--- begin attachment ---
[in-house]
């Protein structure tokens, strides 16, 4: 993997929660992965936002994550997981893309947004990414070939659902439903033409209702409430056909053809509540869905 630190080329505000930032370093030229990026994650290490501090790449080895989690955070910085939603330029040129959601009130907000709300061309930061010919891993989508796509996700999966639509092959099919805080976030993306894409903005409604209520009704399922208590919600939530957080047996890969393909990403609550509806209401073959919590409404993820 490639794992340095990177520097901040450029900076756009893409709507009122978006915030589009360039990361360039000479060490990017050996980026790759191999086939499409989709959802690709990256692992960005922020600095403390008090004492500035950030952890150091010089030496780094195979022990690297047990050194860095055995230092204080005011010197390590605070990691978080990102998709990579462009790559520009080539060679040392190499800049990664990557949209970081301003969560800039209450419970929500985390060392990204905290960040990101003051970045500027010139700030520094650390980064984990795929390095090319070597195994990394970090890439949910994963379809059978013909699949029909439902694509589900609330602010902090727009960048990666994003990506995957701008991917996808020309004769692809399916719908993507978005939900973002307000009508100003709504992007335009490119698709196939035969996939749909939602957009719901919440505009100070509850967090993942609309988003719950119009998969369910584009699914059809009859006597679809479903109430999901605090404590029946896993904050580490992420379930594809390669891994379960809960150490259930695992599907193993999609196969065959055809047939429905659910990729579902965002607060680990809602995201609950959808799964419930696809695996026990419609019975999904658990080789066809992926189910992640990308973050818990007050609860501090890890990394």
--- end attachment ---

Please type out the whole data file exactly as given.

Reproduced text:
[in-house]
């Protein structure tokens, strides 16, 4: 993997929660992965936002994550997981893309947004990414070939659902439903033409209702409430056909053809509540869905 630190080329505000930032370093030229990026994650290490501090790449080895989690955070910085939603330029040129959601009130907000709300061309930061010919891993989508796509996700999966639509092959099919805080976030993306894409903005409604209520009704399922208590919600939530957080047996890969393909990403609550509806209401073959919590409404993820 490639794992340095990177520097901040450029900076756009893409709507009122978006915030589009360039990361360039000479060490990017050996980026790759191999086939499409989709959802690709990256692992960005922020600095403390008090004492500035950030952890150091010089030496780094195979022990690297047990050194860095055995230092204080005011010197390590605070990691978080990102998709990579462009790559520009080539060679040392190499800049990664990557949209970081301003969560800039209450419970929500985390060392990204905290960040990101003051970045500027010139700030520094650390980064984990795929390095090319070597195994990394970090890439949910994963379809059978013909699949029909439902694509589900609330602010902090727009960048990666994003990506995957701008991917996808020309004769692809399916719908993507978005939900973002307000009508100003709504992007335009490119698709196939035969996939749909939602957009719901919440505009100070509850967090993942609309988003719950119009998969369910584009699914059809009859006597679809479903109430999901605090404590029946896993904050580490992420379930594809390669891994379960809960150490259930695992599907193993999609196969065959055809047939429905659910990729579902965002607060680990809602995201609950959808799964419930696809695996026990419609019975999904658990080789066809992926189910992640990308973050818990007050609860501090890890990394």